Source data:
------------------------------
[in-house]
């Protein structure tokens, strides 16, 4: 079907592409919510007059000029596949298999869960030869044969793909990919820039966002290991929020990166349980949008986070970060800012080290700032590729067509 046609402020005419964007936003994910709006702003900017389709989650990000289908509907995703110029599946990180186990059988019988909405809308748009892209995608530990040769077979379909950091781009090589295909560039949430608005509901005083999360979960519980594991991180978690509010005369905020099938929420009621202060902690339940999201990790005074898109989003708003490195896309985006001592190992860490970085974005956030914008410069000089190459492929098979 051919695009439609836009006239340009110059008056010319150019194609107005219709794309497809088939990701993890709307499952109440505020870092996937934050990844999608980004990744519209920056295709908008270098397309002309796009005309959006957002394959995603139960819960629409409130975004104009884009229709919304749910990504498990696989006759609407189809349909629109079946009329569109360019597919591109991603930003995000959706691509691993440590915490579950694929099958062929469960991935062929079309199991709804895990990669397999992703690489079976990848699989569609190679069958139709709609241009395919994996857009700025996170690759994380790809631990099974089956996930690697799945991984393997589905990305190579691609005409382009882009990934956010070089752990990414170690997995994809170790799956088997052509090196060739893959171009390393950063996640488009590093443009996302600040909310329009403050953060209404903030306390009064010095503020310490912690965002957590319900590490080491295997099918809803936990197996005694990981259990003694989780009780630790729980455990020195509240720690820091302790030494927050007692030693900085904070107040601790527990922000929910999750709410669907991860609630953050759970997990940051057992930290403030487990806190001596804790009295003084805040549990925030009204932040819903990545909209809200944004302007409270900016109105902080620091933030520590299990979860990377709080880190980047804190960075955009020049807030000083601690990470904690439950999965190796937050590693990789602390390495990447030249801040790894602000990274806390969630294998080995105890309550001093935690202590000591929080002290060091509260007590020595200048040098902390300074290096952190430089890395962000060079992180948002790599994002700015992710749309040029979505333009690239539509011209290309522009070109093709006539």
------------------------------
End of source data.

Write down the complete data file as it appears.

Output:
[in-house]
């Protein structure tokens, strides 16, 4: 079907592409919510007059000029596949298999869960030869044969793909990919820039966002290991929020990166349980949008986070970060800012080290700032590729067509 046609402020005419964007936003994910709006702003900017389709989650990000289908509907995703110029599946990180186990059988019988909405809308748009892209995608530990040769077979379909950091781009090589295909560039949430608005509901005083999360979960519980594991991180978690509010005369905020099938929420009621202060902690339940999201990790005074898109989003708003490195896309985006001592190992860490970085974005956030914008410069000089190459492929098979 051919695009439609836009006239340009110059008056010319150019194609107005219709794309497809088939990701993890709307499952109440505020870092996937934050990844999608980004990744519209920056295709908008270098397309002309796009005309959006957002394959995603139960819960629409409130975004104009884009229709919304749910990504498990696989006759609407189809349909629109079946009329569109360019597919591109991603930003995000959706691509691993440590915490579950694929099958062929469960991935062929079309199991709804895990990669397999992703690489079976990848699989569609190679069958139709709609241009395919994996857009700025996170690759994380790809631990099974089956996930690697799945991984393997589905990305190579691609005409382009882009990934956010070089752990990414170690997995994809170790799956088997052509090196060739893959171009390393950063996640488009590093443009996302600040909310329009403050953060209404903030306390009064010095503020310490912690965002957590319900590490080491295997099918809803936990197996005694990981259990003694989780009780630790729980455990020195509240720690820091302790030494927050007692030693900085904070107040601790527990922000929910999750709410669907991860609630953050759970997990940051057992930290403030487990806190001596804790009295003084805040549990925030009204932040819903990545909209809200944004302007409270900016109105902080620091933030520590299990979860990377709080880190980047804190960075955009020049807030000083601690990470904690439950999965190796937050590693990789602390390495990447030249801040790894602000990274806390969630294998080995105890309550001093935690202590000591929080002290060091509260007590020595200048040098902390300074290096952190430089890395962000060079992180948002790599994002700015992710749309040029979505333009690239539509011209290309522009070109093709006539």